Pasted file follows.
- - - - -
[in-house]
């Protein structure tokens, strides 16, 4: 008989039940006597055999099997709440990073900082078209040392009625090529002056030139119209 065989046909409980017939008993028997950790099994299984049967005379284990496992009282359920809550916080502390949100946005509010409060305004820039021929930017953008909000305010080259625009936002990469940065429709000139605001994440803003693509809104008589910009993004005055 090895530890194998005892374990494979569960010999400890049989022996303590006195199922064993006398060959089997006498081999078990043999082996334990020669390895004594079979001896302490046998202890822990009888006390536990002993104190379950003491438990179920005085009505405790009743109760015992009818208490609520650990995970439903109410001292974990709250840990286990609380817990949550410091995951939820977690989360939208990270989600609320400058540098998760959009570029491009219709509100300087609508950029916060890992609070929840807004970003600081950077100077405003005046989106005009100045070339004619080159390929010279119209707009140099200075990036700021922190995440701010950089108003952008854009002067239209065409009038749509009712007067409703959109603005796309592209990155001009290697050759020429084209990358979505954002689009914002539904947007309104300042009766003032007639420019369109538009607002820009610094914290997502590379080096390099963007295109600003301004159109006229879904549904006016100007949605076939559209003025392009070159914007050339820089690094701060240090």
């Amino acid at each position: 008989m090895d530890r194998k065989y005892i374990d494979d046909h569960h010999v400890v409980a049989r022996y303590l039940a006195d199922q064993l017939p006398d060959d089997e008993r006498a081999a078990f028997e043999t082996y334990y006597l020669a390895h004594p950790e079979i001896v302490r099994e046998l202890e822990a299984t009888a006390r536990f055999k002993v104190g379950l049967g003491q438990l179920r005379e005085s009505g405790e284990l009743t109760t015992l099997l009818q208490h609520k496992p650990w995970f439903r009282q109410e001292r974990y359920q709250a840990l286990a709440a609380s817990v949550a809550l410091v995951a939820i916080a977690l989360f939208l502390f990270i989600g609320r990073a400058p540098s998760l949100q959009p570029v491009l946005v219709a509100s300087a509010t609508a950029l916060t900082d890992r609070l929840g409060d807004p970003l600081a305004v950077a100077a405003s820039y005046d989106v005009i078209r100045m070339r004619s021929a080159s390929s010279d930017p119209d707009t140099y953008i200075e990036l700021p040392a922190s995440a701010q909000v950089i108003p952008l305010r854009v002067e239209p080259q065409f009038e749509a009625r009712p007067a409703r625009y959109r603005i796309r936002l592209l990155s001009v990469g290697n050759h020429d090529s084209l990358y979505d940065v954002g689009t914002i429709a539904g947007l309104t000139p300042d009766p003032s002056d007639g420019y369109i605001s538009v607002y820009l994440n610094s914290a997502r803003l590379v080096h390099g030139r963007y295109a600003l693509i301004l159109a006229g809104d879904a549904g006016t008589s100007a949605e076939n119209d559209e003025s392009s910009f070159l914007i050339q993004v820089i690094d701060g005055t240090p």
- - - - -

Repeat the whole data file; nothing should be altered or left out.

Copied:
[in-house]
């Protein structure tokens, strides 16, 4: 008989039940006597055999099997709440990073900082078209040392009625090529002056030139119209 065989046909409980017939008993028997950790099994299984049967005379284990496992009282359920809550916080502390949100946005509010409060305004820039021929930017953008909000305010080259625009936002990469940065429709000139605001994440803003693509809104008589910009993004005055 090895530890194998005892374990494979569960010999400890049989022996303590006195199922064993006398060959089997006498081999078990043999082996334990020669390895004594079979001896302490046998202890822990009888006390536990002993104190379950003491438990179920005085009505405790009743109760015992009818208490609520650990995970439903109410001292974990709250840990286990609380817990949550410091995951939820977690989360939208990270989600609320400058540098998760959009570029491009219709509100300087609508950029916060890992609070929840807004970003600081950077100077405003005046989106005009100045070339004619080159390929010279119209707009140099200075990036700021922190995440701010950089108003952008854009002067239209065409009038749509009712007067409703959109603005796309592209990155001009290697050759020429084209990358979505954002689009914002539904947007309104300042009766003032007639420019369109538009607002820009610094914290997502590379080096390099963007295109600003301004159109006229879904549904006016100007949605076939559209003025392009070159914007050339820089690094701060240090």
């Amino acid at each position: 008989m090895d530890r194998k065989y005892i374990d494979d046909h569960h010999v400890v409980a049989r022996y303590l039940a006195d199922q064993l017939p006398d060959d089997e008993r006498a081999a078990f028997e043999t082996y334990y006597l020669a390895h004594p950790e079979i001896v302490r099994e046998l202890e822990a299984t009888a006390r536990f055999k002993v104190g379950l049967g003491q438990l179920r005379e005085s009505g405790e284990l009743t109760t015992l099997l009818q208490h609520k496992p650990w995970f439903r009282q109410e001292r974990y359920q709250a840990l286990a709440a609380s817990v949550a809550l410091v995951a939820i916080a977690l989360f939208l502390f990270i989600g609320r990073a400058p540098s998760l949100q959009p570029v491009l946005v219709a509100s300087a509010t609508a950029l916060t900082d890992r609070l929840g409060d807004p970003l600081a305004v950077a100077a405003s820039y005046d989106v005009i078209r100045m070339r004619s021929a080159s390929s010279d930017p119209d707009t140099y953008i200075e990036l700021p040392a922190s995440a701010q909000v950089i108003p952008l305010r854009v002067e239209p080259q065409f009038e749509a009625r009712p007067a409703r625009y959109r603005i796309r936002l592209l990155s001009v990469g290697n050759h020429d090529s084209l990358y979505d940065v954002g689009t914002i429709a539904g947007l309104t000139p300042d009766p003032s002056d007639g420019y369109i605001s538009v607002y820009l994440n610094s914290a997502r803003l590379v080096h390099g030139r963007y295109a600003l693509i301004l159109a006229g809104d879904a549904g006016t008589s100007a949605e076939n119209d559209e003025s392009s910009f070159l914007i050339q993004v820089i690094d701060g005055t240090p």